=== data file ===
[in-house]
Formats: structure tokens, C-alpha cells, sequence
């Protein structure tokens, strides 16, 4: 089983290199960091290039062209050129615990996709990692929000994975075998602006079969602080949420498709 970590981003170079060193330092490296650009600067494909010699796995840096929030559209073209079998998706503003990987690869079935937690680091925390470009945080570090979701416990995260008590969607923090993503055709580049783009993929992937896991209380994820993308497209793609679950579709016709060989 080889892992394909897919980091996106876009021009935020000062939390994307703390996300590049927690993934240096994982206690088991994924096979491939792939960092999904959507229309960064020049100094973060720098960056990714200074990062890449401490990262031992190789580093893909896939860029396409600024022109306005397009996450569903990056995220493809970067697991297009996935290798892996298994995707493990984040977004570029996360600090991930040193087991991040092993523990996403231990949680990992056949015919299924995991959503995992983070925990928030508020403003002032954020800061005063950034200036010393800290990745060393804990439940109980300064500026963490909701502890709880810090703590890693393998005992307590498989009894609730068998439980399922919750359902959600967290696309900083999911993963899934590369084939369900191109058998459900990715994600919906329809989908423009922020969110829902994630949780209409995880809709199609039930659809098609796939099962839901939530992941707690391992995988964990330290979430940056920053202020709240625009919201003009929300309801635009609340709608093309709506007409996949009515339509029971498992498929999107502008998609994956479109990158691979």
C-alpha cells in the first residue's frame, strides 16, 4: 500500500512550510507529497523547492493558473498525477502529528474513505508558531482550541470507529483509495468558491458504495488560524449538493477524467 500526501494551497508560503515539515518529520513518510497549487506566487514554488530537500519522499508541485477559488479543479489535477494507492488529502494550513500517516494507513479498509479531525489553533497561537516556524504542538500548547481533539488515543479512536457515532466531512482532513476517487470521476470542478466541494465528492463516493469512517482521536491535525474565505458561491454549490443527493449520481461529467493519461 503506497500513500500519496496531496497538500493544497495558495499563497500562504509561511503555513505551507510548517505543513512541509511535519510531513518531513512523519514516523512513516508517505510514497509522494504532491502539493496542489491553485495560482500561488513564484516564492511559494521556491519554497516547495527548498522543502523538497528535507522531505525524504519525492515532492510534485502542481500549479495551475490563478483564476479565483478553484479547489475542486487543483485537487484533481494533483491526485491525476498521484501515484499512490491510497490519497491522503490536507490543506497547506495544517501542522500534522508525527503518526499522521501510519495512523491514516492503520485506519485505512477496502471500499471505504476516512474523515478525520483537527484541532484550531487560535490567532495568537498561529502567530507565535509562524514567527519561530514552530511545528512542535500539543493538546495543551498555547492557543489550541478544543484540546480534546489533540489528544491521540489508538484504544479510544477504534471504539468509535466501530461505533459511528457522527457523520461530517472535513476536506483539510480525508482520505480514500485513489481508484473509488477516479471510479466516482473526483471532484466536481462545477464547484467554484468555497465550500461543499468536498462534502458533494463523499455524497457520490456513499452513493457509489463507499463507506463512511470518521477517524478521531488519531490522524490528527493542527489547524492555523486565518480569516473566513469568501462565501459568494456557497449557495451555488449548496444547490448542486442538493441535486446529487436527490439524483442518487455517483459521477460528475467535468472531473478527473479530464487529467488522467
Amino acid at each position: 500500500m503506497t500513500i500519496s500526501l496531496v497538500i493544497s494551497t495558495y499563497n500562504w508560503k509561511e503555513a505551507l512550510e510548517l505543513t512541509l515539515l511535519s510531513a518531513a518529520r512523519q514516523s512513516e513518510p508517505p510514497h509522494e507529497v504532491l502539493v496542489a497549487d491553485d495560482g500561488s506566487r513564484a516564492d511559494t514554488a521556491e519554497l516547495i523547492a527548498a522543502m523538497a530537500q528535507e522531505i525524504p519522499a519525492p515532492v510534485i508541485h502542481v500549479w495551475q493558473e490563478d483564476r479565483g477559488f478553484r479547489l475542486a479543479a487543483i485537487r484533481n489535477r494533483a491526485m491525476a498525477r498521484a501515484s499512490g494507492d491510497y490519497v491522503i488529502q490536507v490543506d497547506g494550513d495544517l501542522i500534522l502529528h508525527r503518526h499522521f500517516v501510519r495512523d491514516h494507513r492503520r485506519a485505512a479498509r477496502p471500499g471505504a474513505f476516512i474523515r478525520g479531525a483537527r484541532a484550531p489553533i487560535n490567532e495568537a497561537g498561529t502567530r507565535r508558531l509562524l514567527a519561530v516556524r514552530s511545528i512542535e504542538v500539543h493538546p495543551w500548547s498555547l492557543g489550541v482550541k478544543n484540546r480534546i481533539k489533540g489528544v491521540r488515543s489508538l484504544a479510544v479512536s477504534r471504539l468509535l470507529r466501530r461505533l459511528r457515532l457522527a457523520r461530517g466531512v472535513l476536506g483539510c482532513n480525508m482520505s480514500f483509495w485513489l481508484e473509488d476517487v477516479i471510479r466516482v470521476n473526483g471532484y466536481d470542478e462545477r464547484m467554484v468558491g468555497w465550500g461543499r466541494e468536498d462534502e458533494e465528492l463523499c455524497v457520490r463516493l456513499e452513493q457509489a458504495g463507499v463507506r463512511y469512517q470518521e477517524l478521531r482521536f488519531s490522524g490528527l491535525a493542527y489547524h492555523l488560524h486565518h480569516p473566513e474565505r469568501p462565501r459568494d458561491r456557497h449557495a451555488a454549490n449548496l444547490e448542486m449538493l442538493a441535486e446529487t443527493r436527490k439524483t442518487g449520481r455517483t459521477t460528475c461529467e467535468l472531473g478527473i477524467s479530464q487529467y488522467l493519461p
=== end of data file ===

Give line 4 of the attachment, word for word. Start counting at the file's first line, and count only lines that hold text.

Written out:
C-alpha cells in the first residue's frame, strides 16, 4: 500500500512550510507529497523547492493558473498525477502529528474513505508558531482550541470507529483509495468558491458504495488560524449538493477524467 500526501494551497508560503515539515518529520513518510497549487506566487514554488530537500519522499508541485477559488479543479489535477494507492488529502494550513500517516494507513479498509479531525489553533497561537516556524504542538500548547481533539488515543479512536457515532466531512482532513476517487470521476470542478466541494465528492463516493469512517482521536491535525474565505458561491454549490443527493449520481461529467493519461 503506497500513500500519496496531496497538500493544497495558495499563497500562504509561511503555513505551507510548517505543513512541509511535519510531513518531513512523519514516523512513516508517505510514497509522494504532491502539493496542489491553485495560482500561488513564484516564492511559494521556491519554497516547495527548498522543502523538497528535507522531505525524504519525492515532492510534485502542481500549479495551475490563478483564476479565483478553484479547489475542486487543483485537487484533481494533483491526485491525476498521484501515484499512490491510497490519497491522503490536507490543506497547506495544517501542522500534522508525527503518526499522521501510519495512523491514516492503520485506519485505512477496502471500499471505504476516512474523515478525520483537527484541532484550531487560535490567532495568537498561529502567530507565535509562524514567527519561530514552530511545528512542535500539543493538546495543551498555547492557543489550541478544543484540546480534546489533540489528544491521540489508538484504544479510544477504534471504539468509535466501530461505533459511528457522527457523520461530517472535513476536506483539510480525508482520505480514500485513489481508484473509488477516479471510479466516482473526483471532484466536481462545477464547484467554484468555497465550500461543499468536498462534502458533494463523499455524497457520490456513499452513493457509489463507499463507506463512511470518521477517524478521531488519531490522524490528527493542527489547524492555523486565518480569516473566513469568501462565501459568494456557497449557495451555488449548496444547490448542486442538493441535486446529487436527490439524483442518487455517483459521477460528475467535468472531473478527473479530464487529467488522467